The Winter Solstice has passed and while the days will get longer from now on, I know the weather tends to get worse before it gets better. Even so, on days like today when the sun is shining in a perfect blue sky I can’t help but feel grateful I live in such a beautiful country. Living in our caravan at the beach and having this glorious scenery on our doorstep, is to know and to enjoy life at its best.
We have friends in Italy at the moment, sweltering under soaring temperatures and sharing photographs of the stunning coastline and pastel painted villages, and food to die for. Other friends are in England, looking rather more wrapped up in coats (especially in the North) and posting about the great architecture, stunning gardens and lovely wildflowers. I like re-visiting these places all over again as I scan their photographs. We’ve been so fortunate in our lives to be able to travel that I won’t complain at being ‘stay-at-homes’ this winter, but I do love to be reminded and see places through other people’s eyes.
Are you a traveller or a stay-at-homer? If you could only choose one place to re-visit, where would you go?
For me, it would be Italy. There is so much history, and beauty in the rugged hillsides and steep cliffs leading to the most amazing villages, and the food is wonderful. I can still smell the tomatoes. You don’t get tomatoes here with that distinctive smell like those you find in the markets in Italy. And I love the art, and the sculptures. and the softly-waving branches of the olive trees and the bright orange orbs hanging on trees planted in tiers on the side of cliffs, and the huge lemons. And I mustn’t forget the wine. Rich red wine. Deliziosa!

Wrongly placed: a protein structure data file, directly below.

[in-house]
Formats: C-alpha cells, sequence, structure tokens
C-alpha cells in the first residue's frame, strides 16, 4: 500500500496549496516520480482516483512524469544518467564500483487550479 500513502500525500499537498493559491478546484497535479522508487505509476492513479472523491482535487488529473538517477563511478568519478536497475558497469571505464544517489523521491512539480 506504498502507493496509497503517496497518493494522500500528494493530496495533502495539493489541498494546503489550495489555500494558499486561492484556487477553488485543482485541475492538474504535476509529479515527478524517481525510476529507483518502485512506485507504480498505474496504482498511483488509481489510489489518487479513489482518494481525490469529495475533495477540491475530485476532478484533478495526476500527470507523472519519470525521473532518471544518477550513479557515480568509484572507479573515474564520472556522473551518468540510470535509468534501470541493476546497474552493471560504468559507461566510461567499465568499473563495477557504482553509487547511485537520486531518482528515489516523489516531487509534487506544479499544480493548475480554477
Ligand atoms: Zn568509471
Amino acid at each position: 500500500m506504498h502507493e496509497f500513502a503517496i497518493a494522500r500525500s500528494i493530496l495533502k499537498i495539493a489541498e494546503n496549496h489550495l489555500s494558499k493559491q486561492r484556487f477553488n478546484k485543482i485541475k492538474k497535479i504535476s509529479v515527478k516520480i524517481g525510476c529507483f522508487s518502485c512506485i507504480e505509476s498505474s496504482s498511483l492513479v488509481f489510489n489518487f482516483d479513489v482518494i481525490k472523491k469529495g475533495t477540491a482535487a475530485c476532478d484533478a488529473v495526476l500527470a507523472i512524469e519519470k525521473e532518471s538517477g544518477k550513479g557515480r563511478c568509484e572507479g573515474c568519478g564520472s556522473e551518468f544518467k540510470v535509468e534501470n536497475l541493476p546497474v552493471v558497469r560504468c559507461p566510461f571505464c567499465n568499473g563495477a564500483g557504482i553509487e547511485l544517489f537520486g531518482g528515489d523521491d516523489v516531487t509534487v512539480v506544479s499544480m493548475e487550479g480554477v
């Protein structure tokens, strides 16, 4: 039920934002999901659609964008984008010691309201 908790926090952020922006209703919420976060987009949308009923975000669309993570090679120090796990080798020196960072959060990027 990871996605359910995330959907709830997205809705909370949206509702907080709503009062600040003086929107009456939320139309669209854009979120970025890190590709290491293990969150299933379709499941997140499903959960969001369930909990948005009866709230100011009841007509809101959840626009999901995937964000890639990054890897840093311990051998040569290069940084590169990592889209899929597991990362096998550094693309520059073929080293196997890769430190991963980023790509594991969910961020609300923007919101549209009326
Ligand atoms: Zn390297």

Even in the week I launch my latest book – The Costumier’s Gift – my mind is turning to Italy and I wonder why it is so prominent in my thoughts, and then I realised I’m looking for my next story. It doesn’t take long once a book is released and launched into the world, for my mind to turn to ‘what next’. I enjoyed the journey that Jane, the costumier at Auckland’s Opera House in the first part of the 20th century took me on, and I thoroughly enjoyed seeing what happened to Brigid and Gwenna as the decades passed. I hope you do too.
But now it’s time for another journey – from the shadows of the Opera House to the secrets hidden within Italian art. One part of an earlier book – The Cornish Knot – is set in Italy before coming to New Zealand. I’m doing research into Italian artists in New Zealand and the influence Italians had on New Zealand in the early 20th century in preparation for its sequel ‘Portrait of a Man’.
Do you have any stories to tell about Italian life? I’d love to hear them.
Until next time, be kind to one another.
By Vicky Adin,
Author & book lover.